Dept. of Environmental Health Warns About Aggressive, Invasive Mosquito - NBC 7 San Diego

Dept. of Environmental Health Warns About Aggressive, Invasive Mosquito

The Aedes mosquito is not native to California, but they've been found breeding in the smallest amounts of water around and inside homes.

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    NEWSLETTERS

    Dept. of Environmental Health Warns About Invasive Mosquito

    NBC 7's Joe Little has a warning about a mosquito native to San Diego possibly carrying dangerous viruses. (Published Friday, Oct. 18, 2019)

    The San Diego County Department of Environmental Health (DEH) warned residents about a new invasive mosquito that is aggressively biting legs and ankles during the day.

    The Aedes mosquitoes have been detected in the county of San Diego.

    There are three types, such as Aedes Taegypti, known as the yellow fever mosquito, Aedes notoscriptus, known as the Australian backyard mosquito, and Aedes albopictus, also known as the Asian tiger mosquito.

    Photo credit: Department of Environmental Health

    The yellow fever mosquito tends to bite below the knees, so they are commonly called "ankle biters." All three invasive Aedes mosquitoes bite aggressively both indoors and outdoors.

    The Aedes mosquitoes could transmit Zika, dengue fever, chikungunya, and yellow fever but there have been no recent cases of these viruses being transmitted locally in California, said the DEH.

    This map shows the total number of Invasive Aedes findings from Jan. 1-Oct. 16, 2019
    Photo credit: Department of Environmental Health

    The Aedes mosquito is not native to California, but they've been found breeding in the smallest amounts of water around and inside homes, said the San Diego County Vector Control Program (VCP).

    "Well, they're really annoying because they prefer to breed in things that we as humans provide for them," said Greg Slawson, Senior Vector Ecologist with the county of San Diego.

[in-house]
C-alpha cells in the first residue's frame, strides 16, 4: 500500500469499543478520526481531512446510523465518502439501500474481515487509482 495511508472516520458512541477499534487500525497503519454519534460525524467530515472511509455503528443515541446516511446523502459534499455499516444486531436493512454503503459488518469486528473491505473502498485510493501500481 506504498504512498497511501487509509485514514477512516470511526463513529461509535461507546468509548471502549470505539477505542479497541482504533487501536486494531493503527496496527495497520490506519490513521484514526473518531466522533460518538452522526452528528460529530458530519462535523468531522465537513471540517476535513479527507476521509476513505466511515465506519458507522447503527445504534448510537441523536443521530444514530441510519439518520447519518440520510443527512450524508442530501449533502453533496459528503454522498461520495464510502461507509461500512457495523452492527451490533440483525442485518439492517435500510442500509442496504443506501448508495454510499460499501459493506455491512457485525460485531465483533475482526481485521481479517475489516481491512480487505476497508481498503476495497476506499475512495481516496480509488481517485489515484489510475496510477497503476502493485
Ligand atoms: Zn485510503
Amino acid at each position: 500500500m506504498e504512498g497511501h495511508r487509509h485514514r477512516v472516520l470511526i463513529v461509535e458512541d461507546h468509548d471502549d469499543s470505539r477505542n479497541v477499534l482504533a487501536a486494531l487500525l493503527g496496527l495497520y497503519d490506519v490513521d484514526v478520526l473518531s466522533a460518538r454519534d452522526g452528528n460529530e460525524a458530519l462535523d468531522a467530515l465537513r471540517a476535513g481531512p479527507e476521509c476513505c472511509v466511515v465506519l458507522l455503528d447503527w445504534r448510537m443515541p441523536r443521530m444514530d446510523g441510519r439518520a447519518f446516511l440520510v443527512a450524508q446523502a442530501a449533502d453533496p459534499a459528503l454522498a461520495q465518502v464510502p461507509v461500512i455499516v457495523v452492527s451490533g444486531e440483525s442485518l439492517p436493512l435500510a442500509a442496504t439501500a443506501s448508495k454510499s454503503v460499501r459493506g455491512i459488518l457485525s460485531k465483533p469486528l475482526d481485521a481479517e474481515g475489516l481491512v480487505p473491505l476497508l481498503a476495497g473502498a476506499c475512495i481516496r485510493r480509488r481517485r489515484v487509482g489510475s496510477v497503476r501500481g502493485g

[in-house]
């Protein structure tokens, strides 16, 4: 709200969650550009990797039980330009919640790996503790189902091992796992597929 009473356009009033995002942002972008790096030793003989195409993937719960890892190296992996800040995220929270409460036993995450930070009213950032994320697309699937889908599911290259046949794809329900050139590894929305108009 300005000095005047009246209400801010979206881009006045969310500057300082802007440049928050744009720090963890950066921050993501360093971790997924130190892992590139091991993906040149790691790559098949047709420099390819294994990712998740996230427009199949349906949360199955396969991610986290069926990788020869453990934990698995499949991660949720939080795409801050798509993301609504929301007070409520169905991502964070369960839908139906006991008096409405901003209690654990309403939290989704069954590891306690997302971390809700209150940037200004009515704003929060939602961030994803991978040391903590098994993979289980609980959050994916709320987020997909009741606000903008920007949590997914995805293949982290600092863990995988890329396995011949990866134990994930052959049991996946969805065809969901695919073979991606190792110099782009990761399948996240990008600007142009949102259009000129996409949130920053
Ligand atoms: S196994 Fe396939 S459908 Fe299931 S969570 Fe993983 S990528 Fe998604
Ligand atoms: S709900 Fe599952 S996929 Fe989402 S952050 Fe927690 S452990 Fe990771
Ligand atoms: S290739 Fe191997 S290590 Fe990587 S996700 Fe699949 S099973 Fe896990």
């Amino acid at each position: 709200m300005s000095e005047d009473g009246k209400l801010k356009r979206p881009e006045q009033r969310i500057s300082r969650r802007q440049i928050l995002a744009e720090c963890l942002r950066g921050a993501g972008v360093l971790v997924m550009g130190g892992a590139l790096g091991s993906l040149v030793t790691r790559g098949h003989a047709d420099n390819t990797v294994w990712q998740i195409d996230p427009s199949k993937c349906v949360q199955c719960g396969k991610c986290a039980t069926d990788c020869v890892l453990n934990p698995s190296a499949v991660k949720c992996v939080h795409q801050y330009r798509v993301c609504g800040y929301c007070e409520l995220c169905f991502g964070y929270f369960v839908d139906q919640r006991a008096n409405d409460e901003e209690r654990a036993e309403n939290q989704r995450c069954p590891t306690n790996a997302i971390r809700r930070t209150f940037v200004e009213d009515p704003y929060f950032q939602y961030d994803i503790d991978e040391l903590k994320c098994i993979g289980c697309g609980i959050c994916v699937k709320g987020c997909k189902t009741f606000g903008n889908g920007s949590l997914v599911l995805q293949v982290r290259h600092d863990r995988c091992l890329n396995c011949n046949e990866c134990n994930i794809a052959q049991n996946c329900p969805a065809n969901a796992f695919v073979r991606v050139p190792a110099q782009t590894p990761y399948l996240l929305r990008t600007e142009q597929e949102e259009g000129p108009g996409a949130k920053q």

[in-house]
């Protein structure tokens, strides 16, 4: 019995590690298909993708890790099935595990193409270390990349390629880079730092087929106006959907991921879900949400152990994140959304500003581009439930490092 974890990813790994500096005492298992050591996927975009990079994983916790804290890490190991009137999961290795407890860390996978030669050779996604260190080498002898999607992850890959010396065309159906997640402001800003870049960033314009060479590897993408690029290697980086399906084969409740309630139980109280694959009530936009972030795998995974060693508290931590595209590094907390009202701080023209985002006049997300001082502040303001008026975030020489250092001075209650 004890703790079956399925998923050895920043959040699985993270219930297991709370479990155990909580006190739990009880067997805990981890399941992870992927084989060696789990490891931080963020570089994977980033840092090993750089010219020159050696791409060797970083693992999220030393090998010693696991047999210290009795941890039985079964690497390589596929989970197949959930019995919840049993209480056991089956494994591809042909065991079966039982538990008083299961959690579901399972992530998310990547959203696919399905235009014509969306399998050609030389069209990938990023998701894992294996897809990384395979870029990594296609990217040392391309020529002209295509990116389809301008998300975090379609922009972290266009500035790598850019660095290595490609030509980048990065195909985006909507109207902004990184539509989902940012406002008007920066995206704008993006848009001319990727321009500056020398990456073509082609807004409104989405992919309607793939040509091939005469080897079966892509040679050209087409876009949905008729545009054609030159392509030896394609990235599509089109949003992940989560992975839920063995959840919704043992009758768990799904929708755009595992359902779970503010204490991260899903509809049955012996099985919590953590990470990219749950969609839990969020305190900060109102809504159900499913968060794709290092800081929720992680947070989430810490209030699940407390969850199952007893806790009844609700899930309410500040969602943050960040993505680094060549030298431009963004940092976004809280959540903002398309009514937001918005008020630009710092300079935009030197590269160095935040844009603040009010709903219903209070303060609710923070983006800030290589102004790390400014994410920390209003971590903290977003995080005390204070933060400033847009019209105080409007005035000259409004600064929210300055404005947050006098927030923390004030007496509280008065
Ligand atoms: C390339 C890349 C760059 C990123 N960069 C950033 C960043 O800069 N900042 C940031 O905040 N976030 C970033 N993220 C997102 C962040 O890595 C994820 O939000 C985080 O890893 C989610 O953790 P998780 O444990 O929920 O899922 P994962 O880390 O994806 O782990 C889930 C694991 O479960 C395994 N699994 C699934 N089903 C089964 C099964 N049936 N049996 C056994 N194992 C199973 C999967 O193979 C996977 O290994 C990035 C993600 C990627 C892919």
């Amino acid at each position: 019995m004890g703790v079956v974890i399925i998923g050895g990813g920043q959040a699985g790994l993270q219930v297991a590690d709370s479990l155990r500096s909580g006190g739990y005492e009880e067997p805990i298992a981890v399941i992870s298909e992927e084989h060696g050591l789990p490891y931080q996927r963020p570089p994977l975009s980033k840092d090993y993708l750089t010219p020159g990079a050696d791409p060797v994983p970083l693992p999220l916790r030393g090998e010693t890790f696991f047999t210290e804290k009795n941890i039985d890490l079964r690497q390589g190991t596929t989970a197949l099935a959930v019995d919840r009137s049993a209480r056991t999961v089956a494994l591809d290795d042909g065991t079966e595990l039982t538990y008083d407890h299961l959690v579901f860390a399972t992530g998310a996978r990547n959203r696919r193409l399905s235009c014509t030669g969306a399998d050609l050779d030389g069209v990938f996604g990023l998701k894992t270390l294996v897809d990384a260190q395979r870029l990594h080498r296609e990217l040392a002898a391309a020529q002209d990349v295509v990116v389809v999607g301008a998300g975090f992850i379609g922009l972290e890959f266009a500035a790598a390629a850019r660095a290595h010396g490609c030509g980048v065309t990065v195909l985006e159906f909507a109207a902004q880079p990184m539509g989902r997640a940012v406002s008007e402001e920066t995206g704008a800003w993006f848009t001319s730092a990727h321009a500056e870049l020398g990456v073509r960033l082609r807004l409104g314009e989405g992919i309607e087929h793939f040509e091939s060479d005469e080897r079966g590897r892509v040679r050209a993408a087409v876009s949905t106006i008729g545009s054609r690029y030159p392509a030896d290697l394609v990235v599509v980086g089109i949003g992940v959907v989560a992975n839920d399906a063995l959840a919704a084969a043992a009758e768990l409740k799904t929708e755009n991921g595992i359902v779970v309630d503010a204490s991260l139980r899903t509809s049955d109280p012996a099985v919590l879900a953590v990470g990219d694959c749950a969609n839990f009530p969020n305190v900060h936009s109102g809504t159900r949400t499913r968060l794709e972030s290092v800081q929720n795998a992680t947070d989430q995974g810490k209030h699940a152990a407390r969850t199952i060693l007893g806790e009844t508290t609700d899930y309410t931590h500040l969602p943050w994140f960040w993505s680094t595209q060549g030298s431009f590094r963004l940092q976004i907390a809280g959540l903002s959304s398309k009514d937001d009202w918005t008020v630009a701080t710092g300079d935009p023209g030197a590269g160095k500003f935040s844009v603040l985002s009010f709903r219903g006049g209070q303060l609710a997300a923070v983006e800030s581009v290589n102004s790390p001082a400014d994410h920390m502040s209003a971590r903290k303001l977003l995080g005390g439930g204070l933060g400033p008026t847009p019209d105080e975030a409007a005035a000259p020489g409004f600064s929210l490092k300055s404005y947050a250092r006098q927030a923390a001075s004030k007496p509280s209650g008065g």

The county has asked San Diegans to dump out any small pools of water to prevent breeding, as Aedes mosquitoes prefer to lay eggs in small containers. So, they ask to watch for pools of water in plant saucers, discarded tires, buckets, watering cans, and flower vases that hold water inside and outside the home.

    The Aedes mosquitoes don't travel farther than 300 feet during their lifespan.

    "You can throw a rock in any direction, and somewhere within that area is where they're breeding," explained Slawson.

    The city can't blanket spray neighborhoods as they do for West Nile mosquitoes. The only defense is for the county to be mindful of clearing pools of water on their property, explained the VCP.

    "He right now has 14 bug bites on his back, and he got them all at once," said Nikki Robbins about her toddler. "I usually can get away with a two-ounce bottle the whole season of mosquitoes, and I just bought a 32-ounce bottle."

    How to Prepare for Mosquito Season in San DiegoHow to Prepare for Mosquito Season in San Diego

    NBC 7's Audra Stafford shares some tips on how to prepare your backyard for mosquito season. The insects can breed in stagnant water in something as small as a bottle cap.

    (Published Tuesday, April 16, 2019)

    The county also asked residents to report any mosquito bites received during the day.

    The Center for Disease Control has a list of approved repellents, some with and without DEET.